Spotlight

Chevron Lummus Global (CLG)

Chevron Lummus Global (CLG), a joint venture between Chevron U.S.A. Inc. and Lummus Technology, is a leading process technology licensor for refining hydroprocessing technologies

Related News

Chemical Technology

With the Acquisition of Agiplast, Arkema Strengthens Its Commitment to the Circular Economy

ARKEMA | May 25, 2021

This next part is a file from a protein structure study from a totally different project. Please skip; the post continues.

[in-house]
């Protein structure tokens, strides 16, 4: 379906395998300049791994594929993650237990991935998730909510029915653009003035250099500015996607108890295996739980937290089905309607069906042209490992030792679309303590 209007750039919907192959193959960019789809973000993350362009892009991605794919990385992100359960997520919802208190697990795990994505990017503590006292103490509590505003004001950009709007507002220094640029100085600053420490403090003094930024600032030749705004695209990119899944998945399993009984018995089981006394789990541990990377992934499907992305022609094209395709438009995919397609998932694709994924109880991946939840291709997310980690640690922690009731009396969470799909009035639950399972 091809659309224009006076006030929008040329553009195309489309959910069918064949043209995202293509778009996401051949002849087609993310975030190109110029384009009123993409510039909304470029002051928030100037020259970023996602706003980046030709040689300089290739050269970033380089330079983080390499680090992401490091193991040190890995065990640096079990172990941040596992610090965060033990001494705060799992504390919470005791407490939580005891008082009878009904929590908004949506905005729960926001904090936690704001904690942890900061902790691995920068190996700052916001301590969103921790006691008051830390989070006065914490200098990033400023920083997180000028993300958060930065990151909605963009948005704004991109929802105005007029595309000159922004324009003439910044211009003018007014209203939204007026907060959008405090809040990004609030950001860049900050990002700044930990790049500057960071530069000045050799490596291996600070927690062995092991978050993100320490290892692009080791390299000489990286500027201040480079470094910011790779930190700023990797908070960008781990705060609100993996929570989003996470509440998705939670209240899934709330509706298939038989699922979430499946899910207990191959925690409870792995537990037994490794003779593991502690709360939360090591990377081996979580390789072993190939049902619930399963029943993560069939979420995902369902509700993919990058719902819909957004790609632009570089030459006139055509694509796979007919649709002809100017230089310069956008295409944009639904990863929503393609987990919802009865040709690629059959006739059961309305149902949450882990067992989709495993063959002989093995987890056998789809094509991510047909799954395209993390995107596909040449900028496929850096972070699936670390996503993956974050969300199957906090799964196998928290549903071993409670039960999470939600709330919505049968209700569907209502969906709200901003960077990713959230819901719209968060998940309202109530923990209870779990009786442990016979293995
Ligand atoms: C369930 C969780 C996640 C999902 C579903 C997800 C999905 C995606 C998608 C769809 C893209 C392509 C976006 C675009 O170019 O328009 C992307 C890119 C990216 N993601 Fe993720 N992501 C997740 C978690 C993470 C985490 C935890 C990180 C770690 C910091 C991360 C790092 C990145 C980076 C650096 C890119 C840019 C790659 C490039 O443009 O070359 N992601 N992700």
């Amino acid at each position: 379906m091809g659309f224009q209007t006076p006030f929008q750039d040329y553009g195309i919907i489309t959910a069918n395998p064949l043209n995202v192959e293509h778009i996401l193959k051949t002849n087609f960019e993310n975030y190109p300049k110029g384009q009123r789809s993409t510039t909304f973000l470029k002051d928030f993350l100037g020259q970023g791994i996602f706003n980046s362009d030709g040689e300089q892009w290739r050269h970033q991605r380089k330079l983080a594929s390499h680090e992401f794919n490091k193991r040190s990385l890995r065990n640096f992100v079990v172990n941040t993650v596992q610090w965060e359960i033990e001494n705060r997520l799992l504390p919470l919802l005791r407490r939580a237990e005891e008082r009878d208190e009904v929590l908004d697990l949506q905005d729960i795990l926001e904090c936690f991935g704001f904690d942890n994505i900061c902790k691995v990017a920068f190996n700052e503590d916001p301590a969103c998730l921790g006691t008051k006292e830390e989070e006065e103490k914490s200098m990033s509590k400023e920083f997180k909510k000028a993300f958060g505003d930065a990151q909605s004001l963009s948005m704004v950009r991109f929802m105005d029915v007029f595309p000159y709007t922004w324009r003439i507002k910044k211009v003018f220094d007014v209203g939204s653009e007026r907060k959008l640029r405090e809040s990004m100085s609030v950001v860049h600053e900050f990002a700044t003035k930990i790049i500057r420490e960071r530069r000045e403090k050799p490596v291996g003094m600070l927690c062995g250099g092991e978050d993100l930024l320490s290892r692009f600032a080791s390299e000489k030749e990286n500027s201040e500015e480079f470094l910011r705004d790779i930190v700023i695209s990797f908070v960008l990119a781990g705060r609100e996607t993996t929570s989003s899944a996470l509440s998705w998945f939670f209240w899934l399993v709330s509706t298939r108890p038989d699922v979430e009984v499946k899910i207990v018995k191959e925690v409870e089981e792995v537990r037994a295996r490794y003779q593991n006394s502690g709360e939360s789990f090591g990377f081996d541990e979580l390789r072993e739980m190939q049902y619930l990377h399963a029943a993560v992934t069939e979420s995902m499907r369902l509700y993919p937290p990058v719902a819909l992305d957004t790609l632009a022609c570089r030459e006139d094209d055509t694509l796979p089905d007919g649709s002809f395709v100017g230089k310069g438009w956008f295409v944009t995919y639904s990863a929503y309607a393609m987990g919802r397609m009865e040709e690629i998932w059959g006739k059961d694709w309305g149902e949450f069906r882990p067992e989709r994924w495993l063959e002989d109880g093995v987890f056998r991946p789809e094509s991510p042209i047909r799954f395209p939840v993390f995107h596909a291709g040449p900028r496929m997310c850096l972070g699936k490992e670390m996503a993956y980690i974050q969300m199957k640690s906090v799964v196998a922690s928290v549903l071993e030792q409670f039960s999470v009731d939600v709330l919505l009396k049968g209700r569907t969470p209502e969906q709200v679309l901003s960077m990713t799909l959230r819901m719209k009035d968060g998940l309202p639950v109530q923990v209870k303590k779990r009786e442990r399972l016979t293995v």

With the planned acquisition of Agiplast, a leader in the regeneration of high-performance polymers, especially specialty polyamides, and fluoropolymers, Arkema is going to be ready to offer a full service to customers in terms of materials circularity, addressing growing market expectations during this field. This project, which contributes to the sustainable development of the polymer industry, is perfectly in line with Arkema’s sustainable growth strategy. Arkema plans to accumulate Agiplast, a company specialized in the regeneration of high-performance polymers, and its historical partner in recycling operations. the company, with annual sales of around €15 million, operates a plant in Italy and has 32 employees. Agiplast’s strong know-how in mechanical recycling technologies will enable Arkema to supply top-quality recycled polymers to its customers. In October 2019, Arkema, the world leader in bio-based high-performance polymers, had already launched Virtucycle®, an ambitious program with Agiplast aimed toward developing loops for the gathering and regeneration of high-performance polymers while minimizing CO2 emissions. With this acquisition, Arkema is going to be the primary fully integrated high-performance polymer manufacturer offering both bio-based and recycled materials to deal with the challenges of resource scarcity and end-of-life products. This bolt-on acquisition is thus in line with Arkema’s CSR and sustainable growth strategy, and especially the transition to a circular economy. The deal is expected to close in June 2021. About ARKEMA Building on its unique set of experience in materials science, Arkema offers a portfolio of first-class technologies to address the ever-growing demand for new and sustainable materials. With the ambition to become 2024 a pure player in Specialty Materials, the Group is structured into 3 complementary, resilient, and highly innovative segments dedicated to Specialty Materials -Adhesive solutions, Advanced Materials, and Coating Solutions- accounting for a few 82% of Group sales, and a well-positioned and competitive Intermediates segments. Arkema offers cutting-edge technological solutions to satisfy the challenges of, among other things, new energies, access to water, recycling, urbanization, and mobility and fosters a permanent dialogue with all its stakeholders. The Group reported sales of around €8 billion in 2020 and operates in some 55 countries with 20,600 employees worldwide